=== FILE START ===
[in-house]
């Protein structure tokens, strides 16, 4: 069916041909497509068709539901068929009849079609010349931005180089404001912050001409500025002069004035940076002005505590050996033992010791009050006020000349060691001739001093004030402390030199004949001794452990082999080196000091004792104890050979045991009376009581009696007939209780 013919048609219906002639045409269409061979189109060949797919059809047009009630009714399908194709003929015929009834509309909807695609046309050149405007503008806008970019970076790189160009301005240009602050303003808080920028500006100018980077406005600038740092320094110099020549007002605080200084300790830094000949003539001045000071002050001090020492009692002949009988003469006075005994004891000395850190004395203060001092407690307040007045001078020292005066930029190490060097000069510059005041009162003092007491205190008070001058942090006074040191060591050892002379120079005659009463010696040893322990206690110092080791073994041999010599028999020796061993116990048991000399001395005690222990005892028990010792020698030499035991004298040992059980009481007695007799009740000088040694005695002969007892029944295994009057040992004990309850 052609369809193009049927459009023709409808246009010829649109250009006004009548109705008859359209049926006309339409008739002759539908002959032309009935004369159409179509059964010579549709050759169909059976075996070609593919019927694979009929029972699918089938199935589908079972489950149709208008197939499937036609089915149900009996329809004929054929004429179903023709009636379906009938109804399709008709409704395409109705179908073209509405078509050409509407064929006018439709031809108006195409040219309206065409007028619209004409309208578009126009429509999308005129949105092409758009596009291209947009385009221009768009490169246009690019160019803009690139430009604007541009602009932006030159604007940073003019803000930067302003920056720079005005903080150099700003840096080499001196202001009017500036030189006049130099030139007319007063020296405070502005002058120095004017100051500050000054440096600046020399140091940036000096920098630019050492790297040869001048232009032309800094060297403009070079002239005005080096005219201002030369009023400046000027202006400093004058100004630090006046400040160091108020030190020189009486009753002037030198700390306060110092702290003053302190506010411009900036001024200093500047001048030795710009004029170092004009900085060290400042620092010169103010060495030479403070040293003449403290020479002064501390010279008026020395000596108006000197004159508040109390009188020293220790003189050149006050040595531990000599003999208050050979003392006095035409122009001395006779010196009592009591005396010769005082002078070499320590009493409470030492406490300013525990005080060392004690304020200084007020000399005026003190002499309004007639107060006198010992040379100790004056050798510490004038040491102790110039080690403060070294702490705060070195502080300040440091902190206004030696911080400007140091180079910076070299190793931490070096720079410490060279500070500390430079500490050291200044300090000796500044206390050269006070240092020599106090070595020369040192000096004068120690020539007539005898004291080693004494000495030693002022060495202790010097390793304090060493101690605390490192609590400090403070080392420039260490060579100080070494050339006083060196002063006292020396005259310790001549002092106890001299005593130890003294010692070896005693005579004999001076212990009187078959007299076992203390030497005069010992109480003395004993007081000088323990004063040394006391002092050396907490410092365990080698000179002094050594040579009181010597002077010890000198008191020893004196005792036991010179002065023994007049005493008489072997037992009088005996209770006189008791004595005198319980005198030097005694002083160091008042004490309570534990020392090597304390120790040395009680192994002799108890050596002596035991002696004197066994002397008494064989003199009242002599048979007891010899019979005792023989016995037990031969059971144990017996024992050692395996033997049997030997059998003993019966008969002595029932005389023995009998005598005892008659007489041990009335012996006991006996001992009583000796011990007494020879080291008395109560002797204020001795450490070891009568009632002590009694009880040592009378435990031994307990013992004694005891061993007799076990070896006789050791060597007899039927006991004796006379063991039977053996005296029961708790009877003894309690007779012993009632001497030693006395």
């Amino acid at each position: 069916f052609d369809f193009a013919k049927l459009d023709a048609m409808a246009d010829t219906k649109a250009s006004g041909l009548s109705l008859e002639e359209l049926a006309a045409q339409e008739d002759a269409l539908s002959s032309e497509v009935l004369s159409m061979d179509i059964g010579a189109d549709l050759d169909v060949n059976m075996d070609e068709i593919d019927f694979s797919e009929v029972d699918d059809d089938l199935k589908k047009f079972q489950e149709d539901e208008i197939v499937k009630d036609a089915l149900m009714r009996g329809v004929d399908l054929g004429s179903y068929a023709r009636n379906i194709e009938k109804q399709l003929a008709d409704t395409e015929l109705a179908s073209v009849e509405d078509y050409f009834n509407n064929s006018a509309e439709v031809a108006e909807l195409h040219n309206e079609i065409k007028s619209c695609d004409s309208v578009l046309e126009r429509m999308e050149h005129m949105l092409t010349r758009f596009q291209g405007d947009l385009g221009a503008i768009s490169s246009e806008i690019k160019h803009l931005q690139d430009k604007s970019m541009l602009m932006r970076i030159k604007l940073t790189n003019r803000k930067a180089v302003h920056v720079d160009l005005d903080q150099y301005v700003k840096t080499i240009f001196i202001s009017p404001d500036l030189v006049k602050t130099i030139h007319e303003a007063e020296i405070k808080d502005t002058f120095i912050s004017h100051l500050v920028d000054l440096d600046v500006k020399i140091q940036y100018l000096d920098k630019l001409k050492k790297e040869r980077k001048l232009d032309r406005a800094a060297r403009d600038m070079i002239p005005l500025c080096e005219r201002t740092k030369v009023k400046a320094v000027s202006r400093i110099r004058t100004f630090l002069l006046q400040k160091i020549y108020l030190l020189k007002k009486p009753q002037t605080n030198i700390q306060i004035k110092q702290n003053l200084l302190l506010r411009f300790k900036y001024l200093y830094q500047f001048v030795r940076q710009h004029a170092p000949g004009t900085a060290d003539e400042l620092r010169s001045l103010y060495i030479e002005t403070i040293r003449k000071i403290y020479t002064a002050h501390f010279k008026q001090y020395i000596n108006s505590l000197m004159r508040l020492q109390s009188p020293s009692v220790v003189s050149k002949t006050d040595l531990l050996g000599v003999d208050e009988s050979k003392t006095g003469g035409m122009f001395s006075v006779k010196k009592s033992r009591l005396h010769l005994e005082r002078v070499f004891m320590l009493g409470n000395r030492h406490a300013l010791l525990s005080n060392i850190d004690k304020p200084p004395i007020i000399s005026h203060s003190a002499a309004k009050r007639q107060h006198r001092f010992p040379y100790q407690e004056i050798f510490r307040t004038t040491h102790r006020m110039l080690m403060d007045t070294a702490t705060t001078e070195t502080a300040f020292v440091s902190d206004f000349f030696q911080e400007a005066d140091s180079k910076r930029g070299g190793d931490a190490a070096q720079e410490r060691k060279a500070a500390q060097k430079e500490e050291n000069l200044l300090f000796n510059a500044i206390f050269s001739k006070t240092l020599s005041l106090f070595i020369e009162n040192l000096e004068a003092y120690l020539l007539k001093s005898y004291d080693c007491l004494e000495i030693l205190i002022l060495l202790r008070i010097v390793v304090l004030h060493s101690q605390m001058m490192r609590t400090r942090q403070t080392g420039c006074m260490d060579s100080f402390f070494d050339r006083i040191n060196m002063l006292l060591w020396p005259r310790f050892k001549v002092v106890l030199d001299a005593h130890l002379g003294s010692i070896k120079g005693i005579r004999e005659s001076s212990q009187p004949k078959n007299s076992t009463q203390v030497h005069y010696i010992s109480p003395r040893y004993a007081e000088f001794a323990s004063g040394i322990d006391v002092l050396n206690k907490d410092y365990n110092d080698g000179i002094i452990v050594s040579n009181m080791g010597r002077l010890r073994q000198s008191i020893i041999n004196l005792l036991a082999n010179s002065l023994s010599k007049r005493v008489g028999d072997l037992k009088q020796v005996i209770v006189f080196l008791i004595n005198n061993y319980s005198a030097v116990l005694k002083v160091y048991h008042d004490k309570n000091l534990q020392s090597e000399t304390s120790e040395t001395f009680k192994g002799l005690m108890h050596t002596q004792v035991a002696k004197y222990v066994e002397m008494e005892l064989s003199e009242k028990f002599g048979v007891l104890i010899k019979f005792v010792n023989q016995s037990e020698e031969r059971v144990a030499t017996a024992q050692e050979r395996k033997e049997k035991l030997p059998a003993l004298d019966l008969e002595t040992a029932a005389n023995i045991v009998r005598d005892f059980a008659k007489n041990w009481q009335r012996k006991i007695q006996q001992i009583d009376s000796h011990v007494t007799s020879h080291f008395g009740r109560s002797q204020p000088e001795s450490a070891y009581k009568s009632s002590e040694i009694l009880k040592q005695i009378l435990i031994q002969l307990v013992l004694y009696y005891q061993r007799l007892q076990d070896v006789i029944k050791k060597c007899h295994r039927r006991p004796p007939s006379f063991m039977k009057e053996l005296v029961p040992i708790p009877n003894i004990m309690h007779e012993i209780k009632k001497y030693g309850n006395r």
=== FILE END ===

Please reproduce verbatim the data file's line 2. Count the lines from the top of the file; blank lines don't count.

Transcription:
């Protein structure tokens, strides 16, 4: 069916041909497509068709539901068929009849079609010349931005180089404001912050001409500025002069004035940076002005505590050996033992010791009050006020000349060691001739001093004030402390030199004949001794452990082999080196000091004792104890050979045991009376009581009696007939209780 013919048609219906002639045409269409061979189109060949797919059809047009009630009714399908194709003929015929009834509309909807695609046309050149405007503008806008970019970076790189160009301005240009602050303003808080920028500006100018980077406005600038740092320094110099020549007002605080200084300790830094000949003539001045000071002050001090020492009692002949009988003469006075005994004891000395850190004395203060001092407690307040007045001078020292005066930029190490060097000069510059005041009162003092007491205190008070001058942090006074040191060591050892002379120079005659009463010696040893322990206690110092080791073994041999010599028999020796061993116990048991000399001395005690222990005892028990010792020698030499035991004298040992059980009481007695007799009740000088040694005695002969007892029944295994009057040992004990309850 052609369809193009049927459009023709409808246009010829649109250009006004009548109705008859359209049926006309339409008739002759539908002959032309009935004369159409179509059964010579549709050759169909059976075996070609593919019927694979009929029972699918089938199935589908079972489950149709208008197939499937036609089915149900009996329809004929054929004429179903023709009636379906009938109804399709008709409704395409109705179908073209509405078509050409509407064929006018439709031809108006195409040219309206065409007028619209004409309208578009126009429509999308005129949105092409758009596009291209947009385009221009768009490169246009690019160019803009690139430009604007541009602009932006030159604007940073003019803000930067302003920056720079005005903080150099700003840096080499001196202001009017500036030189006049130099030139007319007063020296405070502005002058120095004017100051500050000054440096600046020399140091940036000096920098630019050492790297040869001048232009032309800094060297403009070079002239005005080096005219201002030369009023400046000027202006400093004058100004630090006046400040160091108020030190020189009486009753002037030198700390306060110092702290003053302190506010411009900036001024200093500047001048030795710009004029170092004009900085060290400042620092010169103010060495030479403070040293003449403290020479002064501390010279008026020395000596108006000197004159508040109390009188020293220790003189050149006050040595531990000599003999208050050979003392006095035409122009001395006779010196009592009591005396010769005082002078070499320590009493409470030492406490300013525990005080060392004690304020200084007020000399005026003190002499309004007639107060006198010992040379100790004056050798510490004038040491102790110039080690403060070294702490705060070195502080300040440091902190206004030696911080400007140091180079910076070299190793931490070096720079410490060279500070500390430079500490050291200044300090000796500044206390050269006070240092020599106090070595020369040192000096004068120690020539007539005898004291080693004494000495030693002022060495202790010097390793304090060493101690605390490192609590400090403070080392420039260490060579100080070494050339006083060196002063006292020396005259310790001549002092106890001299005593130890003294010692070896005693005579004999001076212990009187078959007299076992203390030497005069010992109480003395004993007081000088323990004063040394006391002092050396907490410092365990080698000179002094050594040579009181010597002077010890000198008191020893004196005792036991010179002065023994007049005493008489072997037992009088005996209770006189008791004595005198319980005198030097005694002083160091008042004490309570534990020392090597304390120790040395009680192994002799108890050596002596035991002696004197066994002397008494064989003199009242002599048979007891010899019979005792023989016995037990031969059971144990017996024992050692395996033997049997030997059998003993019966008969002595029932005389023995009998005598005892008659007489041990009335012996006991006996001992009583000796011990007494020879080291008395109560002797204020001795450490070891009568009632002590009694009880040592009378435990031994307990013992004694005891061993007799076990070896006789050791060597007899039927006991004796006379063991039977053996005296029961708790009877003894309690007779012993009632001497030693006395």